Friday, December 3, 2010

Location-Based Marketing 2--Check-In Programs

Black Friday and Cyber Monday have both come and gone. Black Friday filled the stores—from midnight on!*!—with shoppers who often used Black Friday websites to locate deals before they braved the stores. Cyber Monday online sales were over $1 billion—the most ever for a single shopping day!

I want to focus in on just the check-in programs as a new and powerful shopper stimulant. There are the “old-fashioned” apps that let you compare prices in the retail store. Apps like TGI Black Friday (DealCatcher the other 364 days of the year!) aggregate coupons and deals from all over. Shoppers find them valuable, but the real action is in check-in campaigns run by individual retailers. Analytics by Mashable show Target far in the lead in terms of number of check-ins. I got there too late to check out the Black Friday tab, but the Weekly Ad page shows the variety of channels for accessing weekly specials and the opportunities for check-in promotions that include contests, give-aways and special deals.

One of the big winners this holiday season has been Sports Authority, mentioned in my earlier post as having a $500 gift card give-away on Black Friday. As this quote suggests, the company considered it a great success—and it didn’t even make the Mashable list of the top 10!

"We saw a lift anywhere from 5X to 20X for the number of check-ins," said Clay Cowan, VP of e-commerce for the Denver-based retail chain. "Every metric of engagement that we tracked went through the roof. Whether it was Twitter posting, Foursquare check-ins, Facebook friend adds and comments...we saw increases."
On Foursquare, the brand had around 400 followers before the campaign and now has almost 4,500. . .”

Three important points. First, Sports Authority has been testing Foursquare promotions since early this year. They had a process in place. Second, they’re not resting on their laurels. They now have a 21 Days of Deals promotion in place. The box from their home page shows strong integration with Facebook. It’s easy to guess that they may have other Foursquare promotions that will be promoted on their Facebook page. That’s the third issue; marketers need to use something timely like Facebook or Twitter (or both) to publicize these short-term deals beyond their mobile app subscribers. This material is too transient for web site promotion unless you’re running a big campaign announced far in advance.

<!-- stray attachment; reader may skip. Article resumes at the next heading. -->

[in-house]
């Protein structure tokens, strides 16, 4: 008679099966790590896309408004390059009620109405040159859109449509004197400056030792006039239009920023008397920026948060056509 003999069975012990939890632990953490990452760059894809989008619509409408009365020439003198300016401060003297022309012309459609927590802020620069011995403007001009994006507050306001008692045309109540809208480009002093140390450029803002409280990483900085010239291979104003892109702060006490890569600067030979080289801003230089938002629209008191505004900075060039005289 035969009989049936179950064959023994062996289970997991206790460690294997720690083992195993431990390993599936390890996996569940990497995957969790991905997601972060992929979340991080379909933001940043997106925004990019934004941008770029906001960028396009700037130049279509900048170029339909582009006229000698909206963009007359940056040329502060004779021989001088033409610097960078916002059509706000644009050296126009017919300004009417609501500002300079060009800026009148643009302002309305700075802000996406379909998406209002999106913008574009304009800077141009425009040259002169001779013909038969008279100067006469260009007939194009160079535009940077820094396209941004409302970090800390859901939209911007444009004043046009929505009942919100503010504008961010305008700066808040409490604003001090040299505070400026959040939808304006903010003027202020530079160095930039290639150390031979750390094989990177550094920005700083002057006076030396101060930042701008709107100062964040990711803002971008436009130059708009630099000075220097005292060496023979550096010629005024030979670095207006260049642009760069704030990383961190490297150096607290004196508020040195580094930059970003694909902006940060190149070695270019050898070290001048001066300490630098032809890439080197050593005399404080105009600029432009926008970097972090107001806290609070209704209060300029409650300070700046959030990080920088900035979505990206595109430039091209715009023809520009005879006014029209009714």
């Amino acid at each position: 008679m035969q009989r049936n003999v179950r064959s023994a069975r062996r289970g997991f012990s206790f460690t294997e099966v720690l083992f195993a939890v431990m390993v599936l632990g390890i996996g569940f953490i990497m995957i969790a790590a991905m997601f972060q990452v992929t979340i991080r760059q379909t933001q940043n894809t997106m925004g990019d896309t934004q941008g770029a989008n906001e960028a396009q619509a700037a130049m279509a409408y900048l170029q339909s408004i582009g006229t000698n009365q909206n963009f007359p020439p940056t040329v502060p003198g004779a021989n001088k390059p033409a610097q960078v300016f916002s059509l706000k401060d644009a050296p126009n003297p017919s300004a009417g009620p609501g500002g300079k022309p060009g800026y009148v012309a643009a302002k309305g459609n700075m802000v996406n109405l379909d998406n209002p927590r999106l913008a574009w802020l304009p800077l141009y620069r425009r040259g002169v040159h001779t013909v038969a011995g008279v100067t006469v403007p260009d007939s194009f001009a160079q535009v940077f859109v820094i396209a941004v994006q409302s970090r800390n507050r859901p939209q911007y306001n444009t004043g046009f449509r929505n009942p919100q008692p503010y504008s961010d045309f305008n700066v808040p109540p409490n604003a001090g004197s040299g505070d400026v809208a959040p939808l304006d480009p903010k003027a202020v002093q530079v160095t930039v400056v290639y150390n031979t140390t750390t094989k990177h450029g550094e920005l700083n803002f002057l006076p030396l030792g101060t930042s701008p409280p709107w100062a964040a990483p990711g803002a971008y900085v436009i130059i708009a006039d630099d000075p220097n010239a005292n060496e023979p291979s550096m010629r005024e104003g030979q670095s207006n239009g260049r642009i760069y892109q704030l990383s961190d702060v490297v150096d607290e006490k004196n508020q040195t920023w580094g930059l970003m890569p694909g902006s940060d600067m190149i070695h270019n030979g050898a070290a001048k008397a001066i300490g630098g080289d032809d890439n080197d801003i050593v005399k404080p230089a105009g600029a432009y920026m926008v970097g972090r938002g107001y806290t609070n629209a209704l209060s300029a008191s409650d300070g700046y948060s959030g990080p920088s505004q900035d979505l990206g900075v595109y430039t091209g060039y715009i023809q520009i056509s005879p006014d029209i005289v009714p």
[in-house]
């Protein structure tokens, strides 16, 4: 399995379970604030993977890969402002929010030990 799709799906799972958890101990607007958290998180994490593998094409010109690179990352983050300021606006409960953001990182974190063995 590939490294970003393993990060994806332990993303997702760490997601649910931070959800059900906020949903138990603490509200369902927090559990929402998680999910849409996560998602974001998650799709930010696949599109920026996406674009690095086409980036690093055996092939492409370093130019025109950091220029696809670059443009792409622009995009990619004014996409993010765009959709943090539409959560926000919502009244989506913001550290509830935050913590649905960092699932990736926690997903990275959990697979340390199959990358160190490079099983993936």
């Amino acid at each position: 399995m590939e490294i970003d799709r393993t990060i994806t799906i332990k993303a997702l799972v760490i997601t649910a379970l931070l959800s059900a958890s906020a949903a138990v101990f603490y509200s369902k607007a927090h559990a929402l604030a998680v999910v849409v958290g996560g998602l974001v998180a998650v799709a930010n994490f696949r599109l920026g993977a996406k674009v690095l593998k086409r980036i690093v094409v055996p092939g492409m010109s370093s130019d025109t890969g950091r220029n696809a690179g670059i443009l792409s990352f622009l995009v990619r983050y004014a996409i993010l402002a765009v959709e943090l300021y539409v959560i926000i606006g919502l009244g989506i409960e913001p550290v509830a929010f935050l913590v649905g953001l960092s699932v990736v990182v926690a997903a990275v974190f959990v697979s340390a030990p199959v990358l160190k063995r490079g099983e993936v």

That’s one strategic was of looking at location-based promotions—the specific campaign. There is another—the integration with long-term loyalty programs. According to Fast Company Safeway is testing a partnership program with Pepsi in its California Vons stores. It’s built on the existing loyalty card, the important difference from most of the campaign-type programs we are seeing. When the shopper checks in with her Vons card, she can receive instant rewards (coupons at check-out) on PepsiCo products. It’s possible to set the program up so swiping the card checks the shopper in and rewards are “shouted out” on Foursquare. It’s a bit hard to find the Foursquare page on the Vons site, suggesting local promotion of this test program.

Does this predict that the future of the loyalty card is on our cell phones as suggested by the New York Times? It’s worth considering!

Before you get too excited, though, keep the recent Pew research in mind. A report published in early November says that only 4% of Americans use location-based services at this point. Ok, the target audience is relatively small at this point. The good news is that this market is in its early days and thoughtful marketers have time to test and refine strategies. This space is exploding, though; I’d recommend starting right away.

And as you do it consider an even more far-reaching possibility: The future of convergence may be the cell phone. That will stand conventional marketing on its head once again!

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